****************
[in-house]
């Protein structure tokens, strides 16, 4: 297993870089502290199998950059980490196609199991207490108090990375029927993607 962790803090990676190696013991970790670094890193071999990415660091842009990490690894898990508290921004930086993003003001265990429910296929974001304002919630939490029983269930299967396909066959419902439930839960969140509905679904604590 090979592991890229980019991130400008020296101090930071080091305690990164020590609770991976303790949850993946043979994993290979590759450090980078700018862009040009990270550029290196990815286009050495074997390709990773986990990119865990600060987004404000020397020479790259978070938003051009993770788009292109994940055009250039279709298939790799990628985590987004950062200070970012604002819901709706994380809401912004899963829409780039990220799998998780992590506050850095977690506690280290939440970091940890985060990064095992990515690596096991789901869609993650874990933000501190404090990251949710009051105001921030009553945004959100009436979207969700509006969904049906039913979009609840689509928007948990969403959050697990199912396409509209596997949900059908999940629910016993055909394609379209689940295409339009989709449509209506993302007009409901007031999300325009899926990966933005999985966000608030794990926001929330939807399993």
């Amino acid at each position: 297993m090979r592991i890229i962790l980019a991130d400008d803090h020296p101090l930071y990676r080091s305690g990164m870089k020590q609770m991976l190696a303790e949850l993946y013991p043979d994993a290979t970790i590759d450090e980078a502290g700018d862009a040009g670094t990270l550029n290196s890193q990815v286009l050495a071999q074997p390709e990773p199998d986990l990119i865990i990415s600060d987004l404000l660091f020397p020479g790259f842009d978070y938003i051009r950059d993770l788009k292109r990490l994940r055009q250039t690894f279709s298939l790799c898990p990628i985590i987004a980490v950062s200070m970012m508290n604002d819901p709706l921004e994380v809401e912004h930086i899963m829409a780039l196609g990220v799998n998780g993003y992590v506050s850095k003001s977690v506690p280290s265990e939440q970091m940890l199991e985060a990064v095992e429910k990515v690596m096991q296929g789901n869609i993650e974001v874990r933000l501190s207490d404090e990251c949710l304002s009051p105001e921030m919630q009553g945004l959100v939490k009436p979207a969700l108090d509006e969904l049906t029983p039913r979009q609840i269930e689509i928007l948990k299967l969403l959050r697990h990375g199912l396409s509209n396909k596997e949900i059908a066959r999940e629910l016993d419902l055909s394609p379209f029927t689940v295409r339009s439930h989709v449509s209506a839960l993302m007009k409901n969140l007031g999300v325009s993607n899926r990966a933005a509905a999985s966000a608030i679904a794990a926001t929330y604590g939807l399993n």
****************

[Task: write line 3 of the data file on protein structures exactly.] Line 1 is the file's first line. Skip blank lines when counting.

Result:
């Amino acid at each position: 297993m090979r592991i890229i962790l980019a991130d400008d803090h020296p101090l930071y990676r080091s305690g990164m870089k020590q609770m991976l190696a303790e949850l993946y013991p043979d994993a290979t970790i590759d450090e980078a502290g700018d862009a040009g670094t990270l550029n290196s890193q990815v286009l050495a071999q074997p390709e990773p199998d986990l990119i865990i990415s600060d987004l404000l660091f020397p020479g790259f842009d978070y938003i051009r950059d993770l788009k292109r990490l994940r055009q250039t690894f279709s298939l790799c898990p990628i985590i987004a980490v950062s200070m970012m508290n604002d819901p709706l921004e994380v809401e912004h930086i899963m829409a780039l196609g990220v799998n998780g993003y992590v506050s850095k003001s977690v506690p280290s265990e939440q970091m940890l199991e985060a990064v095992e429910k990515v690596m096991q296929g789901n869609i993650e974001v874990r933000l501190s207490d404090e990251c949710l304002s009051p105001e921030m919630q009553g945004l959100v939490k009436p979207a969700l108090d509006e969904l049906t029983p039913r979009q609840i269930e689509i928007l948990k299967l969403l959050r697990h990375g199912l396409s509209n396909k596997e949900i059908a066959r999940e629910l016993d419902l055909s394609p379209f029927t689940v295409r339009s439930h989709v449509s209506a839960l993302m007009k409901n969140l007031g999300v325009s993607n899926r990966a933005a509905a999985s966000a608030i679904a794990a926001t929330y604590g939807l399993n």